Photo ou archives : F-M. Dumas
750 KR / Yvon Duhamel Â– 1976
The best three-cylinder Kawasaki on the track.
Between 1973 and 1979 a kind of parallel world championship, the Formula FIM 750, was run in addition to the Grand Prix. There were nine races in the series, including the Daytona 200 in the United States and the 200 miles of Imola in Italy. Other events were held in Venezuela Europe.
The FIM formula proved remarkably successful, and the leading makers lost no time in developing special racing machines for it. On the other hand, leading drivers tend only to compete in major events like Daytona and Imola, restricting themselves to the 500cc world championship. This clash between the two championship series resulted in the 750 formula being suspended in 1979.
Kawasaki, with its enviable experience with big sporting two-strokes like its 500cc and 750cc three-cylinder machines launched in 1969 and 1971, seemed the best-equipped to cope with Formula FIM 750. But the marques results were not always convincing. Until 1974, the marque competed with the H2R, directly taken from the production 750, and it wasn't until 1975 that the first liquid- cooled Kawasaki - the KR 750Â— appeared. Totally redesigned, the engine was still breakable and, even worse, was considerably less powerful than Yamaha's OW31, which developed 140 hp! Nevertheless, the KR750 had its fair share of success.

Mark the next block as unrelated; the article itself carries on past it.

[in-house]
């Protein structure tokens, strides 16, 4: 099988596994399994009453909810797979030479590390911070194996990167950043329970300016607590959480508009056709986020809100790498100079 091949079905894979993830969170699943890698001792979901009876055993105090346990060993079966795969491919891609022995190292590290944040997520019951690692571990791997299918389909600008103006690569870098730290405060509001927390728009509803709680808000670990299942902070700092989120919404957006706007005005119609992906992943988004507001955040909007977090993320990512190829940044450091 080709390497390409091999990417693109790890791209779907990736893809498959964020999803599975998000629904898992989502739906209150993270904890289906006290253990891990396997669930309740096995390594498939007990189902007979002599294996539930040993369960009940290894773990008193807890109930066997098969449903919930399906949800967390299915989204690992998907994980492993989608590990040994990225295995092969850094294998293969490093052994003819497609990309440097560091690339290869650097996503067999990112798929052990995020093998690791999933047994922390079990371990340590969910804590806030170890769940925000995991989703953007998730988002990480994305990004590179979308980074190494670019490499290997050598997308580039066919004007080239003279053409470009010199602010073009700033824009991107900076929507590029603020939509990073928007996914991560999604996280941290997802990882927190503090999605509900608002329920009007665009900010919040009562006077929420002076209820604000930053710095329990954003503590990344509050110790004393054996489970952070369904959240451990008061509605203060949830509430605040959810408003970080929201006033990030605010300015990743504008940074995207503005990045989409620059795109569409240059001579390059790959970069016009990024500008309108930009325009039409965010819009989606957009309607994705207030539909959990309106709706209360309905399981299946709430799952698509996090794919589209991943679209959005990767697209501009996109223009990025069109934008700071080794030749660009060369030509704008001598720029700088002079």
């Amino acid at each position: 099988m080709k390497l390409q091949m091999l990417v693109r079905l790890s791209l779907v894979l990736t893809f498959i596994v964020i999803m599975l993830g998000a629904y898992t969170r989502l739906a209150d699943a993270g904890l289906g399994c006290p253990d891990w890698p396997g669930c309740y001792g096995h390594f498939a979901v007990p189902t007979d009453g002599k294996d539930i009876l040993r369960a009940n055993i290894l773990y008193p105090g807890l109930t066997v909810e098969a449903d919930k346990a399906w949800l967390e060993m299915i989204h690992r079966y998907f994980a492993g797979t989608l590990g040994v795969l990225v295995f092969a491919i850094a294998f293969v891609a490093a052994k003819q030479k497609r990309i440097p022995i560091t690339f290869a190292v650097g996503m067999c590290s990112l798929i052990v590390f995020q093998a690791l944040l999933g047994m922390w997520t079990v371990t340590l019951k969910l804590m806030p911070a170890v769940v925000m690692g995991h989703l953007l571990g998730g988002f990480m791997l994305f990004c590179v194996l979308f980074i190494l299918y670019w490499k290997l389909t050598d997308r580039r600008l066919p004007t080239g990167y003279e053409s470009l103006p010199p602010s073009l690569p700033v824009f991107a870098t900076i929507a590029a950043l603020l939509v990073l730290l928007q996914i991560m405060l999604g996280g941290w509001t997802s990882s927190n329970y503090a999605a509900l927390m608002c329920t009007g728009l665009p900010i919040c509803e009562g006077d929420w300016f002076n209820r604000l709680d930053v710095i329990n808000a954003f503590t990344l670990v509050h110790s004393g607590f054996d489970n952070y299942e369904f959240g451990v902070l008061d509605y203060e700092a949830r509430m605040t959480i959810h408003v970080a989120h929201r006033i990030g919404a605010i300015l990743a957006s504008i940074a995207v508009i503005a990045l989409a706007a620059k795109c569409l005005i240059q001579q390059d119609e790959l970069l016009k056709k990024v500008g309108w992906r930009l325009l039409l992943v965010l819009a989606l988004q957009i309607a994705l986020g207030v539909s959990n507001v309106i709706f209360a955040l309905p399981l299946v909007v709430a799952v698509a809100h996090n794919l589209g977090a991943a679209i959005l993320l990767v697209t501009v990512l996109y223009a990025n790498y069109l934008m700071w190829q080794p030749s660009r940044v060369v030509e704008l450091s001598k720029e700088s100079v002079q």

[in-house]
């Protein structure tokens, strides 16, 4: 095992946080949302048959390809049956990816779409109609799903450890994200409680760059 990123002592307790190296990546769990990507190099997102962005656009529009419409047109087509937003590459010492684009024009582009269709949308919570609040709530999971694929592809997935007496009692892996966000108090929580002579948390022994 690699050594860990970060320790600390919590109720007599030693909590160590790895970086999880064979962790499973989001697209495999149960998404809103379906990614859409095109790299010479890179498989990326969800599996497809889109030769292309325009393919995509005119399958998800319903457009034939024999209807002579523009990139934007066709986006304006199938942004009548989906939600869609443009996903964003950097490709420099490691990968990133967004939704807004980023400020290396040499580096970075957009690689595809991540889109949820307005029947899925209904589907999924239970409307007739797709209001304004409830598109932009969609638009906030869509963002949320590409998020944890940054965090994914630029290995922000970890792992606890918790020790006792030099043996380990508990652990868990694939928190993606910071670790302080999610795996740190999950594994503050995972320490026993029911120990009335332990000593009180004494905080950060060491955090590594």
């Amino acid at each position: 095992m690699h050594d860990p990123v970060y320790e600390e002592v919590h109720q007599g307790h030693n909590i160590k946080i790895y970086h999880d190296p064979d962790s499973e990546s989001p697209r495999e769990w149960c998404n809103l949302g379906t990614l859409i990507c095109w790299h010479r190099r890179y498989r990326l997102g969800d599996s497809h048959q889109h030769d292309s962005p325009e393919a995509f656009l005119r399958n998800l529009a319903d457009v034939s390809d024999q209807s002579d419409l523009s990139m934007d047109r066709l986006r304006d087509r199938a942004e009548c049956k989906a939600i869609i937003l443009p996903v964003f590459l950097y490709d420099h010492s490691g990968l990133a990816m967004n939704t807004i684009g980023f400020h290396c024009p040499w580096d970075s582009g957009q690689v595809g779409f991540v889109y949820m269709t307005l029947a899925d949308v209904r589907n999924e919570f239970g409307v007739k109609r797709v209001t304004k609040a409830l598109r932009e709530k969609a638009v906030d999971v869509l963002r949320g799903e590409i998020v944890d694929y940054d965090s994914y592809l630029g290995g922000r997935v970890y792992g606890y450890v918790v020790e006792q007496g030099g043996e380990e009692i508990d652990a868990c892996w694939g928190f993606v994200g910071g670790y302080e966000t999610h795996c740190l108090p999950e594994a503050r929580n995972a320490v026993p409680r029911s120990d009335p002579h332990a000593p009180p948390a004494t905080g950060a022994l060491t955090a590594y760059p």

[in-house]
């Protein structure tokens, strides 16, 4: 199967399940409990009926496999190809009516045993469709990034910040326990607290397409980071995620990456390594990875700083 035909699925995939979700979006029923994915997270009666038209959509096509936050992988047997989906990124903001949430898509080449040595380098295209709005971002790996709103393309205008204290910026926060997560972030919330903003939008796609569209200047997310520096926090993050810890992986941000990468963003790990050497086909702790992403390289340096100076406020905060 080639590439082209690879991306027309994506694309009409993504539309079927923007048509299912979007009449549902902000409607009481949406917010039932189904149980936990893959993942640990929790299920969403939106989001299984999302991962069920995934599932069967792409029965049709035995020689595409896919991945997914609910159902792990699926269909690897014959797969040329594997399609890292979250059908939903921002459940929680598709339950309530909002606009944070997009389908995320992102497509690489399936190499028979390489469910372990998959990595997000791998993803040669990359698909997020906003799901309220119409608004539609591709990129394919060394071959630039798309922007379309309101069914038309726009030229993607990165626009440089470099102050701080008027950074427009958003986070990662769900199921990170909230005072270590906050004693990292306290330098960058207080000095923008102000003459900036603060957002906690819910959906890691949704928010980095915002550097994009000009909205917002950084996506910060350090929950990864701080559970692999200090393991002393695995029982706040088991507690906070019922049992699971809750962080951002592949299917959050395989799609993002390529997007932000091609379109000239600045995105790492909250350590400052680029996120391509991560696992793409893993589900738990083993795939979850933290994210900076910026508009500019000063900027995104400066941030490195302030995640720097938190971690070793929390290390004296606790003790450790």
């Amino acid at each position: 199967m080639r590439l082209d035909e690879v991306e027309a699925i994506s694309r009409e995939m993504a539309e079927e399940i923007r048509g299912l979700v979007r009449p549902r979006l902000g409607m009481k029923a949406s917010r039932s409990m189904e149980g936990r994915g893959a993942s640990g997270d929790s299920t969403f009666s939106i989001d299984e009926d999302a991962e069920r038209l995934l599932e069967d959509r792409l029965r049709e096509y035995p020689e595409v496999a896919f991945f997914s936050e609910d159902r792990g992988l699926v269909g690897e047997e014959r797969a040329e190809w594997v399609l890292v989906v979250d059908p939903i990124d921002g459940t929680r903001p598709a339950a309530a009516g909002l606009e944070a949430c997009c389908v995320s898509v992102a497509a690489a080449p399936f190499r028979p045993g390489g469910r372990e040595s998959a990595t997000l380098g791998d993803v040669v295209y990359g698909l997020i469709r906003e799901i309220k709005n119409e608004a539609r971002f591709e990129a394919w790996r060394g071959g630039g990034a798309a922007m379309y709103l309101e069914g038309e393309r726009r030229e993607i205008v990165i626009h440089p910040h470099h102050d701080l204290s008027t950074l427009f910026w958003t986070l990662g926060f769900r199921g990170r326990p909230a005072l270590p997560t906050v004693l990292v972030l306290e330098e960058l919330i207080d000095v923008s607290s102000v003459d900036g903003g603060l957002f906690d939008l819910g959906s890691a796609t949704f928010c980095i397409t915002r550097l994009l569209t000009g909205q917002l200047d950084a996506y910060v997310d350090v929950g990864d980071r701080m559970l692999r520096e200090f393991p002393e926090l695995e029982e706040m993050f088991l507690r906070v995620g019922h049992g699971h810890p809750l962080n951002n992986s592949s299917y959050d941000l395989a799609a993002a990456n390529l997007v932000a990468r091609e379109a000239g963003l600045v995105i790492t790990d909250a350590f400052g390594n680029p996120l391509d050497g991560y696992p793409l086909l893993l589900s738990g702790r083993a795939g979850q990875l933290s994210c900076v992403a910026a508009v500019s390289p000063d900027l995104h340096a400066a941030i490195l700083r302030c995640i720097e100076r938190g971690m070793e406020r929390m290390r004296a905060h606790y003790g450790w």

Engine: 748 cc (68x68.6mm) three-cylinder two-stroke
Power output: 105 hp @ 9500 rpm
Fuel system: triple carburetors
Transmission: chain final drive
Suspension: (front) telescopic fork; (rear) parallelogram linkage with twin air suspension units
Brakes: (front) twin discs; (rear) disc
Wheels: cast alloy spoked
Weight: 310 lb
In 1972 and '73, Yvon Duhamel saw double success in the Talladega 200, a first at Road Atlanta and second at Indianapolis on a KR 750.Â”